Academic journal article Interdisciplinary Journal of e-Skills and Lifelong Learning

Nurturing a Community of Practice through a Collaborative Design of Lesson Plans on a Wiki System

Academic journal article Interdisciplinary Journal of e-Skills and Lifelong Learning

Nurturing a Community of Practice through a Collaborative Design of Lesson Plans on a Wiki System

Article excerpt

Introduction

In Israel, a secondary school mathematics teacher has to prepare for about 20 lessons every week. As each school year lasts for about 30 weeks, it implies that these teachers have to prepare for about 600 lessons a year. Even if the teacher re-teaches the same topic over and again, it is usually not a mere repetition as revisit of the lesson plan usually takes place, adapting it to the current class in view of previous implementation.

Because in Israel the mathematics curriculum is a national one, the very same topic is taught in hundreds of mathematics classes around the country every week (in small variances, of course). Unfortunately, the educational system does not offer teachers means for sharing the preparation or mechanisms for providing feedback following the implementation. As a result, teachers seldom share their knowledge and practical experience with their colleagues. If done, it is usually limited to an oral discussion with few peers, without keeping records. Consequently, teachers usually keep re-teaching a topic in another class or in another year in quite the same way they did it previously, reflecting merely on their own experience. Needless to say there is hardly any preservation of accumulated professional knowledge for the sake of the community.

The rapid development of the internet and particularly the increasing use of Wikipedia inspired us to consider a Wiki system as a suitable platform for preserving, accumulating, and continuously improving mathematics teachers' practical knowledge, through collaborative efforts, aiming at empowering the mathematics teachers' community of practice. Thus, the goal of the present study was to examine a process of collaborative efforts to create practical knowledge.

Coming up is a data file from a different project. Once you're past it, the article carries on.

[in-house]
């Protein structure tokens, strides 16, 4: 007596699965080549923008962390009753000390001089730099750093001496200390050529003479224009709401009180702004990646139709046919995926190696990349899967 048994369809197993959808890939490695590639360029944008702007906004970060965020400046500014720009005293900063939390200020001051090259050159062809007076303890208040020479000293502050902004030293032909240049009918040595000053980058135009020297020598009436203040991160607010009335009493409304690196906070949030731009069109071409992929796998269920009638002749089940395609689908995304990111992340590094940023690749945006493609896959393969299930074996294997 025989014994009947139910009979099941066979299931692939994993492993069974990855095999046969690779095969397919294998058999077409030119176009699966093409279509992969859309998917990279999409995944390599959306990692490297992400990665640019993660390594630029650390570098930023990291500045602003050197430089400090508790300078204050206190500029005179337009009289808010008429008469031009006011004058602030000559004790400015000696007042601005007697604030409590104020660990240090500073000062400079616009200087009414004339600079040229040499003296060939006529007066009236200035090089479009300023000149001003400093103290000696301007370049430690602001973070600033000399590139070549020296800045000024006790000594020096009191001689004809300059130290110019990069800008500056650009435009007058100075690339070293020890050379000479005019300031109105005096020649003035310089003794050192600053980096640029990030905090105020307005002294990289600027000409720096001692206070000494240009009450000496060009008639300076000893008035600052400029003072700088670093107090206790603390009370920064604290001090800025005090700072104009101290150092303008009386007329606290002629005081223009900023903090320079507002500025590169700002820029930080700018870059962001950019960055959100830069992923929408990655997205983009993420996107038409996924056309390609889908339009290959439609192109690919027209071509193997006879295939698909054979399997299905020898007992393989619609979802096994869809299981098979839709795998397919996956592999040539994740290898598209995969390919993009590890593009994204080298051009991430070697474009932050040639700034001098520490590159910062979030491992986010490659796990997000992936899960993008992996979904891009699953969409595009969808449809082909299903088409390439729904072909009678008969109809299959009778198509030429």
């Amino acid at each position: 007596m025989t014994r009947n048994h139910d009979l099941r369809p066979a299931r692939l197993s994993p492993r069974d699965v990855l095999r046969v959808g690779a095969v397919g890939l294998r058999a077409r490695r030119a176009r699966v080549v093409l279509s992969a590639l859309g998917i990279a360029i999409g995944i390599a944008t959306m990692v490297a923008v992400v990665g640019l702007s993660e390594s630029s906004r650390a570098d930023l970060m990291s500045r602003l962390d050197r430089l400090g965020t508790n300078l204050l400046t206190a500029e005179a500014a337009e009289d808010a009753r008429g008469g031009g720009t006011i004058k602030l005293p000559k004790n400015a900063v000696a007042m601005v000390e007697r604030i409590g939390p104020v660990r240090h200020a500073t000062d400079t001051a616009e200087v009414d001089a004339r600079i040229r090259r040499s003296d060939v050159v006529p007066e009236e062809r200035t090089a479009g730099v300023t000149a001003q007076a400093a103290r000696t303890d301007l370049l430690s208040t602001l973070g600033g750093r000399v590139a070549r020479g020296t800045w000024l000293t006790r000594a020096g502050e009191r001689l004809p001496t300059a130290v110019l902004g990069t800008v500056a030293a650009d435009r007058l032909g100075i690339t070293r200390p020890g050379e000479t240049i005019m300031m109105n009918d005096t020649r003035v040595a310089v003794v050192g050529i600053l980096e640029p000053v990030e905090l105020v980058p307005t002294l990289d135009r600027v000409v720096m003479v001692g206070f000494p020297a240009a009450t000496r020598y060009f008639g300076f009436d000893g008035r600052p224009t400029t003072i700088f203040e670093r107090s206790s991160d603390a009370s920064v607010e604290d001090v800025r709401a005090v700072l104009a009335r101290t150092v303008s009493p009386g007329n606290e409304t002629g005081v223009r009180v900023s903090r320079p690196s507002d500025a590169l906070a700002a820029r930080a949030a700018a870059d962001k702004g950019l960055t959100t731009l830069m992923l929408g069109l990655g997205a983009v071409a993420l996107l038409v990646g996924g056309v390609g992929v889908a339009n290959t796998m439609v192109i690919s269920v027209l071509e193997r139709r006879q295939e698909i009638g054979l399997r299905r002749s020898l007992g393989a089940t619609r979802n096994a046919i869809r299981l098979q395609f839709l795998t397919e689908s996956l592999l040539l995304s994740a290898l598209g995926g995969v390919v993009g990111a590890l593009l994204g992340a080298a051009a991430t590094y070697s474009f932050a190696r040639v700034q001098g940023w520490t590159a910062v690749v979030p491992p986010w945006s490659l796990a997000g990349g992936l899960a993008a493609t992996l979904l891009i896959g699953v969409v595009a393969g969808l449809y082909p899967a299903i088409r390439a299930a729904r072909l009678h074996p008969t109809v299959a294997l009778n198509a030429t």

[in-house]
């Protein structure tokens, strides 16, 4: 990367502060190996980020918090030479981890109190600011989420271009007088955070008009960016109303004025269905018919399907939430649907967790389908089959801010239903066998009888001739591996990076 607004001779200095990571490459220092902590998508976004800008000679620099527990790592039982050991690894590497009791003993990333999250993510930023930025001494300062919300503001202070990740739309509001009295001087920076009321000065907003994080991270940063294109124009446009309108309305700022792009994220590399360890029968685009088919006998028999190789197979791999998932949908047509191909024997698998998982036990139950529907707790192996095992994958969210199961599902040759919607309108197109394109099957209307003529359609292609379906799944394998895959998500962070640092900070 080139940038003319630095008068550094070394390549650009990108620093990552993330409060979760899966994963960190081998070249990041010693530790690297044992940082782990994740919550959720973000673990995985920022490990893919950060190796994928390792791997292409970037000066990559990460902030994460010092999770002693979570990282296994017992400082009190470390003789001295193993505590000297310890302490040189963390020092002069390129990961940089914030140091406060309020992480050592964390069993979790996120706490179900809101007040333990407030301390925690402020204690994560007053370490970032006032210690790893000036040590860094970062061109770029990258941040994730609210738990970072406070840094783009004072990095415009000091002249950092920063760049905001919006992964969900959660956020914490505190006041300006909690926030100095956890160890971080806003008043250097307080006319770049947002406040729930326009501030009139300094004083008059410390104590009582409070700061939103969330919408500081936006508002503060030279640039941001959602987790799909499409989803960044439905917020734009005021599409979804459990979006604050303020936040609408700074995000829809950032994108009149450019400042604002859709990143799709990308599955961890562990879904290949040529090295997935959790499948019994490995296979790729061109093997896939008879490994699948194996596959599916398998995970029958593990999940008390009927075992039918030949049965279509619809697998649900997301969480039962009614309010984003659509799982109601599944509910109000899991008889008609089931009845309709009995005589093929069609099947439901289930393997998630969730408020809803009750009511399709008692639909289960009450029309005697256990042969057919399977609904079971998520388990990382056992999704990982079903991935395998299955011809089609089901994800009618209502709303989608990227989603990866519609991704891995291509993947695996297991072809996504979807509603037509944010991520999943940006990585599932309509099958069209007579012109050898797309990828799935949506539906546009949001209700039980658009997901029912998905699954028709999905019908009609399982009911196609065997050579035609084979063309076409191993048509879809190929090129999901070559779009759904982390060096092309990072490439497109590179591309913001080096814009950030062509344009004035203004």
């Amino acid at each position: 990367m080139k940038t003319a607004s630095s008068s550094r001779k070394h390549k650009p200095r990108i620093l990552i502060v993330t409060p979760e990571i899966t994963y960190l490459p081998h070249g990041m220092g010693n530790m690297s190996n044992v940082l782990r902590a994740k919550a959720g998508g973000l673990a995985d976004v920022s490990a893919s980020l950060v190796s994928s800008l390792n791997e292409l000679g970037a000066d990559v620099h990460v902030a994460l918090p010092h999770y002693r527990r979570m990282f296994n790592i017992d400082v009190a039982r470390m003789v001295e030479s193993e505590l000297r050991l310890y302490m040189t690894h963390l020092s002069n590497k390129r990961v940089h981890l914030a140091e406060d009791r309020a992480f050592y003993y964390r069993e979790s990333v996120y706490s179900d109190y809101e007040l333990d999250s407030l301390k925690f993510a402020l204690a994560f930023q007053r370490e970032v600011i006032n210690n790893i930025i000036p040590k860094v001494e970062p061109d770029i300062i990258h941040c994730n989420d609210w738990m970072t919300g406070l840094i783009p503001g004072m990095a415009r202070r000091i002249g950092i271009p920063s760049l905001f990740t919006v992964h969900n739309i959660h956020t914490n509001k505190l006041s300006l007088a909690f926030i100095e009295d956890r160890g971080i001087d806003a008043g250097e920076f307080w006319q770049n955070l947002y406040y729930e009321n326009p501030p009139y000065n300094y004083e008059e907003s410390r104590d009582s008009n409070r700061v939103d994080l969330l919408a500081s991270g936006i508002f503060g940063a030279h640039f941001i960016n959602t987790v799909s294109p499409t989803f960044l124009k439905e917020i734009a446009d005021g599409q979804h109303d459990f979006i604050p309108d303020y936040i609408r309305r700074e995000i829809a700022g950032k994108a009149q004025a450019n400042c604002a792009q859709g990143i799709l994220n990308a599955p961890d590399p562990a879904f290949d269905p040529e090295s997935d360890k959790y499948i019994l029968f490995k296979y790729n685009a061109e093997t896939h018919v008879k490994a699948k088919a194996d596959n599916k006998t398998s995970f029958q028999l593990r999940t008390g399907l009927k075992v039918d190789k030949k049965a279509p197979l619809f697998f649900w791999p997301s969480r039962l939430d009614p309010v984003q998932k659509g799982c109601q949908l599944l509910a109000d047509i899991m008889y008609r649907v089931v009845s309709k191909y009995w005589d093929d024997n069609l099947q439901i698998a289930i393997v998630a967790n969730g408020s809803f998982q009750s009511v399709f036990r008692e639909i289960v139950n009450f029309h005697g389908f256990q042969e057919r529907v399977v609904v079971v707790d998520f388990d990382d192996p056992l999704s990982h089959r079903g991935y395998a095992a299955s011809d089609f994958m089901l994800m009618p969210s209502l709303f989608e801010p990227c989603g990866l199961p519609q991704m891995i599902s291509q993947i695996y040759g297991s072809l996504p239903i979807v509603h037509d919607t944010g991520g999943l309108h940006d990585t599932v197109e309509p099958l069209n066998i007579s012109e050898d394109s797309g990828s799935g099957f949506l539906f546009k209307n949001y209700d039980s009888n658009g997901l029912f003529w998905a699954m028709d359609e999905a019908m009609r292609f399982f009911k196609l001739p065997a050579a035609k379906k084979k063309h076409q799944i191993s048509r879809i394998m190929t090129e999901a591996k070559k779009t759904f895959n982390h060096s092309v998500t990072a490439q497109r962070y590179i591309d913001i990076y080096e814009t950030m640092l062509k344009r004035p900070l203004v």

Literature Background

The Practice of Teaching and Community of Practice

It is widely agreed that the critical factor in successful implementation of changes in the education system is the teachers' professional level, in particular teachers' flexibility and ability to translate innovative ideas into practice (e.g., Borko, 2004; Day & Leitch, 2007). However, by its very nature teaching is a complex practice, as teachers should possess pedagogical content knowledge (Shulman, 1987), as well as knowledge of learning theories, teenage psychology, classroom management, and more. Specifically to the teaching of mathematics, Hill, Rowan, & Ball (2005) refer to the need of having mathematical knowledge for teaching, which means "mathematical knowledge used to carry out the work of teaching mathematics", including "explaining terms and concepts to students, interpreting students' statements and solutions, judging and correcting textbook treatments of particular topics, using representations accurately in the classroom, and providing students with examples of mathematical concepts, algorithms, or proofs" (p. 373). In designing lesson plans, teachers should consider and integrate all these types of knowledge.

Despite the complexity of the profession, usually, teachers work in isolation. They work in separate classrooms with separate students, teach separate lessons, and are often completely unaware of what their peers do (Carroll et al., 2003). They make their own advanced planning decisions and solve on their own pedagogical problems that rise on the spot in their classes, with limited consultation and feedback from their colleagues. When collaboration does occur, it is usually restricted to an exchange of daily pedagogical anecdotes (Burbank & Kauchak, 2003), and therefore "as a profession, teaching is often described as highly individualistic" (p. 500).

The past decade has seen increasing demand to improve school mathematics (e.g., the NCTM Standards, in the USA (National Council of Teachers of Mathematics, 2000); the National Strategy Standards, in England (Department for Education, 2011); The Education Reform Agenda, in Australia (Department of Education, Employment and Workplace Relations, 2011); Goals for the 2009/10-2011/12 School Years, in Israel (Pass, 2009)). …

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